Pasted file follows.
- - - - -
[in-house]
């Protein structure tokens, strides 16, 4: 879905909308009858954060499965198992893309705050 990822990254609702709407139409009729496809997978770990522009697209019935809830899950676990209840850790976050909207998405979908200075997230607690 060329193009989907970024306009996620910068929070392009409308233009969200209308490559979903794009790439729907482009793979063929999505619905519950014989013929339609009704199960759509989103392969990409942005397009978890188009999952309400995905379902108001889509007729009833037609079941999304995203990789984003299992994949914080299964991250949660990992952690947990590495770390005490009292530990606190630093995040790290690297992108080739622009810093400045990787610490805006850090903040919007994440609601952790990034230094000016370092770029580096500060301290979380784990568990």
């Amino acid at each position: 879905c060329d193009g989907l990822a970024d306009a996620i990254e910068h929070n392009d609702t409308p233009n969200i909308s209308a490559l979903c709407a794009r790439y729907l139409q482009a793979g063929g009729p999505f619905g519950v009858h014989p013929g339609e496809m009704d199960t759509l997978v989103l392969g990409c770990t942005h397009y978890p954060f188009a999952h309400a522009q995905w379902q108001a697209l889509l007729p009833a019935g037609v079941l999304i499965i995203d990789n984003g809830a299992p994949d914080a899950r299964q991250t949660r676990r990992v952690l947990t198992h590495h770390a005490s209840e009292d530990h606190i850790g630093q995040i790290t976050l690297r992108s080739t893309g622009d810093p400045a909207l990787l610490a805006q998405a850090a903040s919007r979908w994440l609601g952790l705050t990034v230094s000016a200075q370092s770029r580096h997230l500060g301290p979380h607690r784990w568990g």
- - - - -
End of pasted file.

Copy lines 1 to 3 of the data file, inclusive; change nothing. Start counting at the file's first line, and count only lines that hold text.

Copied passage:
[in-house]
């Protein structure tokens, strides 16, 4: 879905909308009858954060499965198992893309705050 990822990254609702709407139409009729496809997978770990522009697209019935809830899950676990209840850790976050909207998405979908200075997230607690 060329193009989907970024306009996620910068929070392009409308233009969200209308490559979903794009790439729907482009793979063929999505619905519950014989013929339609009704199960759509989103392969990409942005397009978890188009999952309400995905379902108001889509007729009833037609079941999304995203990789984003299992994949914080299964991250949660990992952690947990590495770390005490009292530990606190630093995040790290690297992108080739622009810093400045990787610490805006850090903040919007994440609601952790990034230094000016370092770029580096500060301290979380784990568990």
């Amino acid at each position: 879905c060329d193009g989907l990822a970024d306009a996620i990254e910068h929070n392009d609702t409308p233009n969200i909308s209308a490559l979903c709407a794009r790439y729907l139409q482009a793979g063929g009729p999505f619905g519950v009858h014989p013929g339609e496809m009704d199960t759509l997978v989103l392969g990409c770990t942005h397009y978890p954060f188009a999952h309400a522009q995905w379902q108001a697209l889509l007729p009833a019935g037609v079941l999304i499965i995203d990789n984003g809830a299992p994949d914080a899950r299964q991250t949660r676990r990992v952690l947990t198992h590495h770390a005490s209840e009292d530990h606190i850790g630093q995040i790290t976050l690297r992108s080739t893309g622009d810093p400045a909207l990787l610490a805006q998405a850090a903040s919007r979908w994440l609601g952790l705050t990034v230094s000016a200075q370092s770029r580096h997230l500060g301290p979380h607690r784990w568990g």